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This publication analysis a correlation between the cumulative CO2 emissions and the global surface temperature change. The change in global surface temperature was calculated as the difference in the two most recent 31 years neighboring periods, and the change in the cumulative CO2 emissions is the difference between the actual values in the centers of the periods. This approach resulted in 0.000556°C/GtCO2 for the year 2000 and 0.000745°C/GtCO2 for the year 2021.
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Global Warming and Cumulative CO2
Joseph Nowarski, M.Sc., ME – Energy Conservation Expert
Version 1.1.1, 6 June 2022
DOI:10.5281/zenodo.6619550
all versions DOI:10.5281/zenodo.6619549
Keywords: Climate Change
Global Warming
Cumulative CO2
Global Warming forecast
Global temperature forecast
Abstract
This publication analysis a correlation between the cumulative CO2 emissions and
the global surface temperature change.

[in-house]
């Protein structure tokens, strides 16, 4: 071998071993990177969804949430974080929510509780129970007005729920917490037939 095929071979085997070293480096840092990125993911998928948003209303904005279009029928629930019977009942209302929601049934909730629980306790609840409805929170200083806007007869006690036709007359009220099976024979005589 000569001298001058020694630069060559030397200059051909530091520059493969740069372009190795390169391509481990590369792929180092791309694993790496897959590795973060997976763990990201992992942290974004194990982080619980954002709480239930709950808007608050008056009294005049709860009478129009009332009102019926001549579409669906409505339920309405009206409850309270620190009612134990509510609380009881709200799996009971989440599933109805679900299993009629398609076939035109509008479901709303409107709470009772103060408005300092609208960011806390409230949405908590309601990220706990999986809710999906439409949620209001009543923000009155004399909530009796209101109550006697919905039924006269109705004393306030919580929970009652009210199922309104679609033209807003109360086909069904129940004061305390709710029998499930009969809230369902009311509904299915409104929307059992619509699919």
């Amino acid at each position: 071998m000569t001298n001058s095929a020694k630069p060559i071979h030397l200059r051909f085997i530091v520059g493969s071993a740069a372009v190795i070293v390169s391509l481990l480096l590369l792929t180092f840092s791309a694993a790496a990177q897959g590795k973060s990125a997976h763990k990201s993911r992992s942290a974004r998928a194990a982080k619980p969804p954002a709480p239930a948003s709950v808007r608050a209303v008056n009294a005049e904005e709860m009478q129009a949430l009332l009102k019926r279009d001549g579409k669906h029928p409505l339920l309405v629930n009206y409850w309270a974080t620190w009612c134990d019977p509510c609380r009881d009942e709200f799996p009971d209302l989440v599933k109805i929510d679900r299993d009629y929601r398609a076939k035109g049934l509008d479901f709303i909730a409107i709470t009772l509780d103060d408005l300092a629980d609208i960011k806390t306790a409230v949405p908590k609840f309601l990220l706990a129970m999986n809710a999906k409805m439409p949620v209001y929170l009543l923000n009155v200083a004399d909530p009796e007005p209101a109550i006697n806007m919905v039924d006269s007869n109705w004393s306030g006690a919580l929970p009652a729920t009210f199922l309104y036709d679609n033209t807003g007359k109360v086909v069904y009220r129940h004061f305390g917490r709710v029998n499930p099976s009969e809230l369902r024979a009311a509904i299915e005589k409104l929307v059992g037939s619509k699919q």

The change in global surface temperature was calculated as the difference in the
two most recent 31 years neighboring periods, and the change in the cumulative
CO2 emissions is the difference between the actual values in the centers of the
periods.
This approach resulted in 0.000556°C/GtCO2 for the year 2000 and
0.000745°C/GtCO2 for the year 2021.
Glossary
ACCO2 acceleration of change in cumulative CO2 emissions, tCO2/y2 (ton
CO2 per year per year)
Ave average
Global Warming and Cumulative CO2 v1.1.1 - Joseph Nowarski
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CCO2 global cumulative CO2 emissions according to publication [1] [2], CO2
emissions produced from fossil fuels and cement production only –
land use change is not included
CO2 emissions of Carbon Dioxide, CO2
CO2GW relation between global cumulative CO2 emissions according to